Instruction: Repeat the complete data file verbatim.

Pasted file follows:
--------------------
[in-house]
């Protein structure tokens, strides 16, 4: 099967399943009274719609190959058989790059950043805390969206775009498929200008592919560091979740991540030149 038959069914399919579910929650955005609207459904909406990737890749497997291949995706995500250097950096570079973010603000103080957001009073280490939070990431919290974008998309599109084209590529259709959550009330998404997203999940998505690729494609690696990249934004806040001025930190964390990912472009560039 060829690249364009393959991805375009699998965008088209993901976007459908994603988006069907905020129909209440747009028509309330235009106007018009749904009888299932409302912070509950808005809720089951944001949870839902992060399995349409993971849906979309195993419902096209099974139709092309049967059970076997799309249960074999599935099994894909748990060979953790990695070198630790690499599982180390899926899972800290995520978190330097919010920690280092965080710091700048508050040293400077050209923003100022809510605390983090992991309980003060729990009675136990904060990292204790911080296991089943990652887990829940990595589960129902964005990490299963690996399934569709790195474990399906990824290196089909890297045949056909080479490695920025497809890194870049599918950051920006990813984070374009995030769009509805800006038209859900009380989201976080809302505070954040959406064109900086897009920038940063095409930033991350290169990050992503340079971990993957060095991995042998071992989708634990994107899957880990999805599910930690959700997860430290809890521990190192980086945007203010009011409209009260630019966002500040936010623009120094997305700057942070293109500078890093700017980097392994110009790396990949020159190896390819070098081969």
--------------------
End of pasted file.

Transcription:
[in-house]
């Protein structure tokens, strides 16, 4: 099967399943009274719609190959058989790059950043805390969206775009498929200008592919560091979740991540030149 038959069914399919579910929650955005609207459904909406990737890749497997291949995706995500250097950096570079973010603000103080957001009073280490939070990431919290974008998309599109084209590529259709959550009330998404997203999940998505690729494609690696990249934004806040001025930190964390990912472009560039 060829690249364009393959991805375009699998965008088209993901976007459908994603988006069907905020129909209440747009028509309330235009106007018009749904009888299932409302912070509950808005809720089951944001949870839902992060399995349409993971849906979309195993419902096209099974139709092309049967059970076997799309249960074999599935099994894909748990060979953790990695070198630790690499599982180390899926899972800290995520978190330097919010920690280092965080710091700048508050040293400077050209923003100022809510605390983090992991309980003060729990009675136990904060990292204790911080296991089943990652887990829940990595589960129902964005990490299963690996399934569709790195474990399906990824290196089909890297045949056909080479490695920025497809890194870049599918950051920006990813984070374009995030769009509805800006038209859900009380989201976080809302505070954040959406064109900086897009920038940063095409930033991350290169990050992503340079971990993957060095991995042998071992989708634990994107899957880990999805599910930690959700997860430290809890521990190192980086945007203010009011409209009260630019966002500040936010623009120094997305700057942070293109500078890093700017980097392994110009790396990949020159190896390819070098081969």